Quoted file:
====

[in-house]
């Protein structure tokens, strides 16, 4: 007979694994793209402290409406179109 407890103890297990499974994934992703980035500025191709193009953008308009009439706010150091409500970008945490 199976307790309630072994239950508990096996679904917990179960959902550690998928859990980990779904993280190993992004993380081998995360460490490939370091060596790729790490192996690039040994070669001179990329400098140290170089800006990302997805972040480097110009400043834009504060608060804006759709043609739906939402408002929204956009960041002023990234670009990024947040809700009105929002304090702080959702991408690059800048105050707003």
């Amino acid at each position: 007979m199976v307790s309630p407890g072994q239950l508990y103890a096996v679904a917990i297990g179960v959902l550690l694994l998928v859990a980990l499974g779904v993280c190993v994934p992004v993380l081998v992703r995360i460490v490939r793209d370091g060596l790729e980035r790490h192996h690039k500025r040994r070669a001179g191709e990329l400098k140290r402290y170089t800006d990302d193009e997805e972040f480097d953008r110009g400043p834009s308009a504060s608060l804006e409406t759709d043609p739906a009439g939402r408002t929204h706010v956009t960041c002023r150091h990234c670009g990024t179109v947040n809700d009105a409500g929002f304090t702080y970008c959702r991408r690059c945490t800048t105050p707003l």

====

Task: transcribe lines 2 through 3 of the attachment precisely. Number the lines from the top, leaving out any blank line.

């Protein structure tokens, strides 16, 4: 007979694994793209402290409406179109 407890103890297990499974994934992703980035500025191709193009953008308009009439706010150091409500970008945490 199976307790309630072994239950508990096996679904917990179960959902550690998928859990980990779904993280190993992004993380081998995360460490490939370091060596790729790490192996690039040994070669001179990329400098140290170089800006990302997805972040480097110009400043834009504060608060804006759709043609739906939402408002929204956009960041002023990234670009990024947040809700009105929002304090702080959702991408690059800048105050707003």
């Amino acid at each position: 007979m199976v307790s309630p407890g072994q239950l508990y103890a096996v679904a917990i297990g179960v959902l550690l694994l998928v859990a980990l499974g779904v993280c190993v994934p992004v993380l081998v992703r995360i460490v490939r793209d370091g060596l790729e980035r790490h192996h690039k500025r040994r070669a001179g191709e990329l400098k140290r402290y170089t800006d990302d193009e997805e972040f480097d953008r110009g400043p834009s308009a504060s608060l804006e409406t759709d043609p739906a009439g939402r408002t929204h706010v956009t960041c002023r150091h990234c670009g990024t179109v947040n809700d009105a409500g929002f304090t702080y970008c959702r991408r690059c945490t800048t105050p707003l």